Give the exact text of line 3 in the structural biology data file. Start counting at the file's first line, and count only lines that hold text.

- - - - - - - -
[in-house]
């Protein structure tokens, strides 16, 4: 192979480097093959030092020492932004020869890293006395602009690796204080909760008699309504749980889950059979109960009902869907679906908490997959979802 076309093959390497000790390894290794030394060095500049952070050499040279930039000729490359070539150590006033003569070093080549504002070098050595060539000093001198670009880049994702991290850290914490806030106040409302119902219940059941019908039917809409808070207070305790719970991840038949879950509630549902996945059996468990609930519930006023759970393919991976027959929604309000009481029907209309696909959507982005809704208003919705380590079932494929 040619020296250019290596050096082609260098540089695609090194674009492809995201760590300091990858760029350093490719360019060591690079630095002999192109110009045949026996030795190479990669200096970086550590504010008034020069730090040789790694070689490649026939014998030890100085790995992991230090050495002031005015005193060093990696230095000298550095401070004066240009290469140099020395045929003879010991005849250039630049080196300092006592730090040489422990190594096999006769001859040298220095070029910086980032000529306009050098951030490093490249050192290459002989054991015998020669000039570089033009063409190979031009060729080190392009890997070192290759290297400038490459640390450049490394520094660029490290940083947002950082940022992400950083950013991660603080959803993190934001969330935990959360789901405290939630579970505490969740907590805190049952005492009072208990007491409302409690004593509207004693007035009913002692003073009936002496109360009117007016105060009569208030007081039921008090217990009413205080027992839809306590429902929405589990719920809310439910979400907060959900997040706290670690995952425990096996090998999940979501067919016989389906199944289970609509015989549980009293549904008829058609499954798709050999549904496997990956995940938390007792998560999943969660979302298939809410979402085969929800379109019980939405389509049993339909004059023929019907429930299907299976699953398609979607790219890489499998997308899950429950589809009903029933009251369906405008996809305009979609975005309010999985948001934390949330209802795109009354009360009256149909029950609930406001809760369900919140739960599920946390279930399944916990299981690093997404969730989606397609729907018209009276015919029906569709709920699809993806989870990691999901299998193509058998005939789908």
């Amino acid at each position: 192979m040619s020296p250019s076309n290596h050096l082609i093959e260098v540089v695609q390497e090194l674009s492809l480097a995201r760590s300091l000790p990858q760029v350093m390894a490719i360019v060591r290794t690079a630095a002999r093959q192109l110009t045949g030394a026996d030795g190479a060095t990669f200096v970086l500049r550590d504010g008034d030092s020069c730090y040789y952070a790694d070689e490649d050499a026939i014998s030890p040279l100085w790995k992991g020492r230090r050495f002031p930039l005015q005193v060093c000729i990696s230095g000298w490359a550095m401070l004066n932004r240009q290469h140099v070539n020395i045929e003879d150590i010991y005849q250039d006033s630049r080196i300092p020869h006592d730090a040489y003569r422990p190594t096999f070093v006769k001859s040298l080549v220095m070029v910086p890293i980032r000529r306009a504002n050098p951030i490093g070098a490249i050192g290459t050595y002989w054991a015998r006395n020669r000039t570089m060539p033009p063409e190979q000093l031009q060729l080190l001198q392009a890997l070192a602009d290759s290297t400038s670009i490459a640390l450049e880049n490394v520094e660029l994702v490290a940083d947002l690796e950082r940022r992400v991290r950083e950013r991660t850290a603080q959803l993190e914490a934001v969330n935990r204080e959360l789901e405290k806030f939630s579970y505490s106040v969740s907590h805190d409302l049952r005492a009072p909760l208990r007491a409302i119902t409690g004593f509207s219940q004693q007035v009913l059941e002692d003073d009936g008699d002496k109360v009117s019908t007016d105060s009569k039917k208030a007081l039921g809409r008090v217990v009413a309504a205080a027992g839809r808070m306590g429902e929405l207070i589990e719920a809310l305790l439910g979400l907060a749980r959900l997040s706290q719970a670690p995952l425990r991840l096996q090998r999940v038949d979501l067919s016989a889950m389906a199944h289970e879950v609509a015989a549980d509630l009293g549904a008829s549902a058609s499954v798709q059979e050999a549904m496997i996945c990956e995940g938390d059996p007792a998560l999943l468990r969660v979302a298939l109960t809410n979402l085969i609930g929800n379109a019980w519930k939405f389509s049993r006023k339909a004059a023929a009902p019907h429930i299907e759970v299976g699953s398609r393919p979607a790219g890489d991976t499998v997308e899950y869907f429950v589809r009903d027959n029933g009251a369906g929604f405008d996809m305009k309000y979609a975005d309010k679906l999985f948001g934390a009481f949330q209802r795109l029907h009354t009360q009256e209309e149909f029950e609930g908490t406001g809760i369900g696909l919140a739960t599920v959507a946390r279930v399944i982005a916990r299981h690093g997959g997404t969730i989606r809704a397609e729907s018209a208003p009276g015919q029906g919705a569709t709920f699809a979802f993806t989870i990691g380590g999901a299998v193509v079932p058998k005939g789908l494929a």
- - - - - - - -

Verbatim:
């Amino acid at each position: 192979m040619s020296p250019s076309n290596h050096l082609i093959e260098v540089v695609q390497e090194l674009s492809l480097a995201r760590s300091l000790p990858q760029v350093m390894a490719i360019v060591r290794t690079a630095a002999r093959q192109l110009t045949g030394a026996d030795g190479a060095t990669f200096v970086l500049r550590d504010g008034d030092s020069c730090y040789y952070a790694d070689e490649d050499a026939i014998s030890p040279l100085w790995k992991g020492r230090r050495f002031p930039l005015q005193v060093c000729i990696s230095g000298w490359a550095m401070l004066n932004r240009q290469h140099v070539n020395i045929e003879d150590i010991y005849q250039d006033s630049r080196i300092p020869h006592d730090a040489y003569r422990p190594t096999f070093v006769k001859s040298l080549v220095m070029v910086p890293i980032r000529r306009a504002n050098p951030i490093g070098a490249i050192g290459t050595y002989w054991a015998r006395n020669r000039t570089m060539p033009p063409e190979q000093l031009q060729l080190l001198q392009a890997l070192a602009d290759s290297t400038s670009i490459a640390l450049e880049n490394v520094e660029l994702v490290a940083d947002l690796e950082r940022r992400v991290r950083e950013r991660t850290a603080q959803l993190e914490a934001v969330n935990r204080e959360l789901e405290k806030f939630s579970y505490s106040v969740s907590h805190d409302l049952r005492a009072p909760l208990r007491a409302i119902t409690g004593f509207s219940q004693q007035v009913l059941e002692d003073d009936g008699d002496k109360v009117s019908t007016d105060s009569k039917k208030a007081l039921g809409r008090v217990v009413a309504a205080a027992g839809r808070m306590g429902e929405l207070i589990e719920a809310l305790l439910g979400l907060a749980r959900l997040s706290q719970a670690p995952l425990r991840l096996q090998r999940v038949d979501l067919s016989a889950m389906a199944h289970e879950v609509a015989a549980d509630l009293g549904a008829s549902a058609s499954v798709q059979e050999a549904m496997i996945c990956e995940g938390d059996p007792a998560l999943l468990r969660v979302a298939l109960t809410n979402l085969i609930g929800n379109a019980w519930k939405f389509s049993r006023k339909a004059a023929a009902p019907h429930i299907e759970v299976g699953s398609r393919p979607a790219g890489d991976t499998v997308e899950y869907f429950v589809r009903d027959n029933g009251a369906g929604f405008d996809m305009k309000y979609a975005d309010k679906l999985f948001g934390a009481f949330q209802r795109l029907h009354t009360q009256e209309e149909f029950e609930g908490t406001g809760i369900g696909l919140a739960t599920v959507a946390r279930v399944i982005a916990r299981h690093g997959g997404t969730i989606r809704a397609e729907s018209a208003p009276g015919q029906g919705a569709t709920f699809a979802f993806t989870i990691g380590g999901a299998v193509v079932p058998k005939g789908l494929a």